Apple CEO Tim Cook On iCloud Hack: New Security Features Are Coming In iOS 8

The security of Apple’s iCloud servers has had some considerable focus of late after a host of celebrities had their accounts raided and personal, intimate photos of them distributed online. After initially appearing to have been hacked, iCloud suffered quite the bloody nose over the incident.

While Apple did release a rather terse and ill-considered press release on the matter, CEO Tim Cook has now stepped in to try and restore some sense to proceedings after giving an interview to The Wall Street Journal. It’s now clear that while Apple’s initial response was tone deaf at best, iCloud was not hacked but rather those who wee affected either had their login credentials stolen via a phishing attack, or their accounts were unlocked via some form of social engineering surrounding their account’s security questions.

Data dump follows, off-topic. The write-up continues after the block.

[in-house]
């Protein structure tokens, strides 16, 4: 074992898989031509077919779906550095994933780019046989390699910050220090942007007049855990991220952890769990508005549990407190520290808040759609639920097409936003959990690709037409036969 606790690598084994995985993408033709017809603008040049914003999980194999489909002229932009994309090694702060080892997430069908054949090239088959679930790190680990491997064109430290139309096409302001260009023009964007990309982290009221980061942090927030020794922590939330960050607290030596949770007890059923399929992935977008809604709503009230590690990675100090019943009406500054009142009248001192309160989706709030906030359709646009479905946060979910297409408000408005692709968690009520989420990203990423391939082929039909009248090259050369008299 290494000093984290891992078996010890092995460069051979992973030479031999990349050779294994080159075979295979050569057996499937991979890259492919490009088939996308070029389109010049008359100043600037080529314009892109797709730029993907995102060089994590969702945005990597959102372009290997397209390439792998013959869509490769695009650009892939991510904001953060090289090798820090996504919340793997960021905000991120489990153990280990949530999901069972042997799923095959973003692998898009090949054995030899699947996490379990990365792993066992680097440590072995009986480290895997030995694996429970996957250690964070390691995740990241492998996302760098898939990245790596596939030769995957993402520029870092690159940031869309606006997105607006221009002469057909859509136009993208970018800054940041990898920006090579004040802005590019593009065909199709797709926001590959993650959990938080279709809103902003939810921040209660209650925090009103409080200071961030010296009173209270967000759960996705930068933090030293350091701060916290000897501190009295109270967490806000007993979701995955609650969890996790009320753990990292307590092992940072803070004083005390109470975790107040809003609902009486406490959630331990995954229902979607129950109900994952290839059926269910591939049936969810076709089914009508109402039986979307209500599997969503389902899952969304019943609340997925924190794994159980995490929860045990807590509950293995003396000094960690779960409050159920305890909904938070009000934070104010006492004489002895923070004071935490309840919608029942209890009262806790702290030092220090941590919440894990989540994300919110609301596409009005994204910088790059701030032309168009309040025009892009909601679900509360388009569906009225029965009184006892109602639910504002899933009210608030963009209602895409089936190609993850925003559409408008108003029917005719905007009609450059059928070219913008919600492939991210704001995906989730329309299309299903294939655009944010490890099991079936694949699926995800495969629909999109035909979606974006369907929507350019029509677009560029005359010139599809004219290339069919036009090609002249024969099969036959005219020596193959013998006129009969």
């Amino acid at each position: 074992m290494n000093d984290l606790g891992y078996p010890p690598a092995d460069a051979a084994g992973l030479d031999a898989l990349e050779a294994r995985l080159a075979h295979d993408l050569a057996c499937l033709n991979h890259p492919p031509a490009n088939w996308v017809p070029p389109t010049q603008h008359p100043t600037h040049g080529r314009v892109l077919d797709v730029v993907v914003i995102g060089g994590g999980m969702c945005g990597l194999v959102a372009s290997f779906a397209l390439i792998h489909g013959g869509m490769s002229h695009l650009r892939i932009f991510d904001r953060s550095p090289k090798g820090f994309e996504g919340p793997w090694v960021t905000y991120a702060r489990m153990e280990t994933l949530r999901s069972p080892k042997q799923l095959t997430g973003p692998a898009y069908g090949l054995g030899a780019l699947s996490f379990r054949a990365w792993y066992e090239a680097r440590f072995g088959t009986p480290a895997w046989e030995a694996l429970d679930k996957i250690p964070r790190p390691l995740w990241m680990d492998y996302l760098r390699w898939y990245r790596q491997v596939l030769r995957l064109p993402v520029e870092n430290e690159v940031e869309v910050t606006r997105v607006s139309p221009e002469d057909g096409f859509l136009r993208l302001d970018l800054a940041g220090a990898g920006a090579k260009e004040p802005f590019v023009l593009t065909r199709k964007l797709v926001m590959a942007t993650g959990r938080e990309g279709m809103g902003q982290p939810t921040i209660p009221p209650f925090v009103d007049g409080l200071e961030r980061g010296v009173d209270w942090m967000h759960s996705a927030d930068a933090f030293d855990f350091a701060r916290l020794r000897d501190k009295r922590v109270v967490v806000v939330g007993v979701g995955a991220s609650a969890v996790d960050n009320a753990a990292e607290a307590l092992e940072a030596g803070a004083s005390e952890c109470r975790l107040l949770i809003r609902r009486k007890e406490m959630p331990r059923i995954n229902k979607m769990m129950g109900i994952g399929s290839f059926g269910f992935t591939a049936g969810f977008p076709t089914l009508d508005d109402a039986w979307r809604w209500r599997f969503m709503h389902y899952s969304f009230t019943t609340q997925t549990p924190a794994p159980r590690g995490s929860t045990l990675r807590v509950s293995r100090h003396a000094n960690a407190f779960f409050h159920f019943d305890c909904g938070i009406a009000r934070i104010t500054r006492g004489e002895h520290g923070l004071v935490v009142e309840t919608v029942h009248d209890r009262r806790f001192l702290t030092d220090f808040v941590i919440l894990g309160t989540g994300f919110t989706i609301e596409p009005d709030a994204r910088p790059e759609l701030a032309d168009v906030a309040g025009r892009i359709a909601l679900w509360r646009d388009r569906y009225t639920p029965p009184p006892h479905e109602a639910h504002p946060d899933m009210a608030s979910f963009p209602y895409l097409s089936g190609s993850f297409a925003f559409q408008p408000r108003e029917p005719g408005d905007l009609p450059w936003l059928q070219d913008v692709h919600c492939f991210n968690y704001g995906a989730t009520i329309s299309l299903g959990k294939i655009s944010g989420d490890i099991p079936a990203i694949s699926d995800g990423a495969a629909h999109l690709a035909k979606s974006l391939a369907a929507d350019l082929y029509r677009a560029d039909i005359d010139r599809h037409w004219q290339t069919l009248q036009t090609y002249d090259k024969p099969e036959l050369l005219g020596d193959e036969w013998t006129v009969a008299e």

Cook was clear that no credentials were leaked by Apple’s iCloud servers, and also detailed improvements what will now be made to iCloud account security.

Starting with the release of iOS 8 later this month, two-step verification will extend to mobile devices and Apple will do more to try and push its users to turning the enhanced security feature on for their accounts.

Stating in a couple of weeks – once the iPhone 6 announcement is out of the way – Apple will begin notifying users via email whenever their account password changes of someone tries to restore a device.

Apple may not have been directly at fault here, but its decision to firmly place its collective head in the sand with a heavy handed press release had done the company no favors, something Cook appears aware of.

Apple iCloud main

With the iPhone 6 set to be announced in a few days, both Cook and the wider Apple will no doubt be hoping that iCloud problems don’t overshadow its big announcement shindig.

At the current point in time, we highly recommend that users with an Apple ID enable two-step verification for their accounts for the time being. It’s always better to be safe than sorry why you hadn’t put security measurers in the first place.

Go on, enable two-step right away. It won’t take more than a few minutes.

(Source: WSJ)

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